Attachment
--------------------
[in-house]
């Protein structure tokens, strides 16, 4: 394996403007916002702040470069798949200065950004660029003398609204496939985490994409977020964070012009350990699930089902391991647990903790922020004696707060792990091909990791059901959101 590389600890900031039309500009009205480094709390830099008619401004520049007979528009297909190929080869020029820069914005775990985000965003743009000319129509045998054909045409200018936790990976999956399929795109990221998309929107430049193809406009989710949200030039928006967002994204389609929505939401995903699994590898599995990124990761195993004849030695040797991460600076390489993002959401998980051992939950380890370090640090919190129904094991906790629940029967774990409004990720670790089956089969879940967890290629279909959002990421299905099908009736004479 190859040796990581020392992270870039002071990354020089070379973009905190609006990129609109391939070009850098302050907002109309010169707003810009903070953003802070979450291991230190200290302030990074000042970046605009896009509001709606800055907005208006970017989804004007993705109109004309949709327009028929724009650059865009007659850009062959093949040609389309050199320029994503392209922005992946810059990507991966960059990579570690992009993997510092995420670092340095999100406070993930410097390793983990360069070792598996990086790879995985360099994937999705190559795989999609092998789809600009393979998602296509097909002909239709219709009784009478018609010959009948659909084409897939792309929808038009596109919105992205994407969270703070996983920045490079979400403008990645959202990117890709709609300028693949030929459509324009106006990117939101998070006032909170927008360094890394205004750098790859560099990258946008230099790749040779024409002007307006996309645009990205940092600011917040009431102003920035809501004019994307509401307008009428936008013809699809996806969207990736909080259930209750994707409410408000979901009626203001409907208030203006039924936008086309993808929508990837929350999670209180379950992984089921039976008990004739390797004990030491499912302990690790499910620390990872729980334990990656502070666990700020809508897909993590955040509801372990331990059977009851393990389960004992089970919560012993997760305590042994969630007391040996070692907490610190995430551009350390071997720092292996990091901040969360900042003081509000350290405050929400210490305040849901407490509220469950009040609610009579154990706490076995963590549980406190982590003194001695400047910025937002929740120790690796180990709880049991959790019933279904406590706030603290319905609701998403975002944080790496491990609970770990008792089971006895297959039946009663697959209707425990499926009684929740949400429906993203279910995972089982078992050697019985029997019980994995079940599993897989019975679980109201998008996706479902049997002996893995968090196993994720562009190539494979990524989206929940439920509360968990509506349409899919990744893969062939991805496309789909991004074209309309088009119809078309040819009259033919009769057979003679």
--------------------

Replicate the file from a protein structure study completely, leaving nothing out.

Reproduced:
[in-house]
């Protein structure tokens, strides 16, 4: 394996403007916002702040470069798949200065950004660029003398609204496939985490994409977020964070012009350990699930089902391991647990903790922020004696707060792990091909990791059901959101 590389600890900031039309500009009205480094709390830099008619401004520049007979528009297909190929080869020029820069914005775990985000965003743009000319129509045998054909045409200018936790990976999956399929795109990221998309929107430049193809406009989710949200030039928006967002994204389609929505939401995903699994590898599995990124990761195993004849030695040797991460600076390489993002959401998980051992939950380890370090640090919190129904094991906790629940029967774990409004990720670790089956089969879940967890290629279909959002990421299905099908009736004479 190859040796990581020392992270870039002071990354020089070379973009905190609006990129609109391939070009850098302050907002109309010169707003810009903070953003802070979450291991230190200290302030990074000042970046605009896009509001709606800055907005208006970017989804004007993705109109004309949709327009028929724009650059865009007659850009062959093949040609389309050199320029994503392209922005992946810059990507991966960059990579570690992009993997510092995420670092340095999100406070993930410097390793983990360069070792598996990086790879995985360099994937999705190559795989999609092998789809600009393979998602296509097909002909239709219709009784009478018609010959009948659909084409897939792309929808038009596109919105992205994407969270703070996983920045490079979400403008990645959202990117890709709609300028693949030929459509324009106006990117939101998070006032909170927008360094890394205004750098790859560099990258946008230099790749040779024409002007307006996309645009990205940092600011917040009431102003920035809501004019994307509401307008009428936008013809699809996806969207990736909080259930209750994707409410408000979901009626203001409907208030203006039924936008086309993808929508990837929350999670209180379950992984089921039976008990004739390797004990030491499912302990690790499910620390990872729980334990990656502070666990700020809508897909993590955040509801372990331990059977009851393990389960004992089970919560012993997760305590042994969630007391040996070692907490610190995430551009350390071997720092292996990091901040969360900042003081509000350290405050929400210490305040849901407490509220469950009040609610009579154990706490076995963590549980406190982590003194001695400047910025937002929740120790690796180990709880049991959790019933279904406590706030603290319905609701998403975002944080790496491990609970770990008792089971006895297959039946009663697959209707425990499926009684929740949400429906993203279910995972089982078992050697019985029997019980994995079940599993897989019975679980109201998008996706479902049997002996893995968090196993994720562009190539494979990524989206929940439920509360968990509506349409899919990744893969062939991805496309789909991004074209309309088009119809078309040819009259033919009769057979003679």